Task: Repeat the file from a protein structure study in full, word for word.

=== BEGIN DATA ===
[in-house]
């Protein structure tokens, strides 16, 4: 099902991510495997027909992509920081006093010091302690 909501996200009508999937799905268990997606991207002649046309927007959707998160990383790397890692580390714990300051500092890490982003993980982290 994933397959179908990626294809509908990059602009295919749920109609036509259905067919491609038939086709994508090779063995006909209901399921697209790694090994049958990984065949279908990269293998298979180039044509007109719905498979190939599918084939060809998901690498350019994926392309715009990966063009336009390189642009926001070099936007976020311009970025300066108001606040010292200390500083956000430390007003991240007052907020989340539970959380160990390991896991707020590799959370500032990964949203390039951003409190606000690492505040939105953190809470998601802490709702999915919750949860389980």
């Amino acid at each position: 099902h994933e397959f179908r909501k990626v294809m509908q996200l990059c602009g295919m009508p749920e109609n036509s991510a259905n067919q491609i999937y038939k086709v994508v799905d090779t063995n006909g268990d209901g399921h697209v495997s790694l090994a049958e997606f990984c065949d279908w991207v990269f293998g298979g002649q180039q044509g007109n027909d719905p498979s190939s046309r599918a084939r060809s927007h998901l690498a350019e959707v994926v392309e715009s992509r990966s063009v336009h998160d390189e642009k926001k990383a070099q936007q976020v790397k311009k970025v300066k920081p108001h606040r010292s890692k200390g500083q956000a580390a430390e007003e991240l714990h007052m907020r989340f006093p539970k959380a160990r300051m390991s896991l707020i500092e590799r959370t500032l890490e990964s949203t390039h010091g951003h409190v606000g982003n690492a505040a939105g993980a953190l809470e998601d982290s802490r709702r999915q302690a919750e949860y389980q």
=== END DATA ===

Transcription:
[in-house]
């Protein structure tokens, strides 16, 4: 099902991510495997027909992509920081006093010091302690 909501996200009508999937799905268990997606991207002649046309927007959707998160990383790397890692580390714990300051500092890490982003993980982290 994933397959179908990626294809509908990059602009295919749920109609036509259905067919491609038939086709994508090779063995006909209901399921697209790694090994049958990984065949279908990269293998298979180039044509007109719905498979190939599918084939060809998901690498350019994926392309715009990966063009336009390189642009926001070099936007976020311009970025300066108001606040010292200390500083956000430390007003991240007052907020989340539970959380160990390991896991707020590799959370500032990964949203390039951003409190606000690492505040939105953190809470998601802490709702999915919750949860389980």
């Amino acid at each position: 099902h994933e397959f179908r909501k990626v294809m509908q996200l990059c602009g295919m009508p749920e109609n036509s991510a259905n067919q491609i999937y038939k086709v994508v799905d090779t063995n006909g268990d209901g399921h697209v495997s790694l090994a049958e997606f990984c065949d279908w991207v990269f293998g298979g002649q180039q044509g007109n027909d719905p498979s190939s046309r599918a084939r060809s927007h998901l690498a350019e959707v994926v392309e715009s992509r990966s063009v336009h998160d390189e642009k926001k990383a070099q936007q976020v790397k311009k970025v300066k920081p108001h606040r010292s890692k200390g500083q956000a580390a430390e007003e991240l714990h007052m907020r989340f006093p539970k959380a160990r300051m390991s896991l707020i500092e590799r959370t500032l890490e990964s949203t390039h010091g951003h409190v606000g982003n690492a505040a939105g993980a953190l809470e998601d982290s802490r709702r999915q302690a919750e949860y389980q």